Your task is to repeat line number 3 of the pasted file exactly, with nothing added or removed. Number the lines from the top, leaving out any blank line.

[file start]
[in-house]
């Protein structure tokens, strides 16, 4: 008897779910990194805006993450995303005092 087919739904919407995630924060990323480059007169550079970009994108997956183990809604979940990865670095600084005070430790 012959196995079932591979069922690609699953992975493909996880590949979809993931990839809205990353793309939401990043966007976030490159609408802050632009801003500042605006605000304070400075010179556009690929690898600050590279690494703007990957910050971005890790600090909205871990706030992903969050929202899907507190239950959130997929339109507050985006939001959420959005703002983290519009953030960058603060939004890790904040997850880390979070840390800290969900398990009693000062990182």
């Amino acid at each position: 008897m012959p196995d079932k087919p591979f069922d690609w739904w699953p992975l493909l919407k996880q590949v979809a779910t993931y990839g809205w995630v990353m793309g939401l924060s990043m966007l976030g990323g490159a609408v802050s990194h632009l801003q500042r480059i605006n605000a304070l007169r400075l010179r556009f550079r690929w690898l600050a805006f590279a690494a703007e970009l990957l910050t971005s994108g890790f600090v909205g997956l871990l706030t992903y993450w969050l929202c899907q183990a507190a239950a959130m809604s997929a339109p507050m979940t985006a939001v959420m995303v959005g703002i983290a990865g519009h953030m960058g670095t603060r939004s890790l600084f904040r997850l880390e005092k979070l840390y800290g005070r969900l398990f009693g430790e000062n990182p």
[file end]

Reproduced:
């Amino acid at each position: 008897m012959p196995d079932k087919p591979f069922d690609w739904w699953p992975l493909l919407k996880q590949v979809a779910t993931y990839g809205w995630v990353m793309g939401l924060s990043m966007l976030g990323g490159a609408v802050s990194h632009l801003q500042r480059i605006n605000a304070l007169r400075l010179r556009f550079r690929w690898l600050a805006f590279a690494a703007e970009l990957l910050t971005s994108g890790f600090v909205g997956l871990l706030t992903y993450w969050l929202c899907q183990a507190a239950a959130m809604s997929a339109p507050m979940t985006a939001v959420m995303v959005g703002i983290a990865g519009h953030m960058g670095t603060r939004s890790l600084f904040r997850l880390e005092k979070l840390y800290g005070r969900l398990f009693g430790e000062n990182p």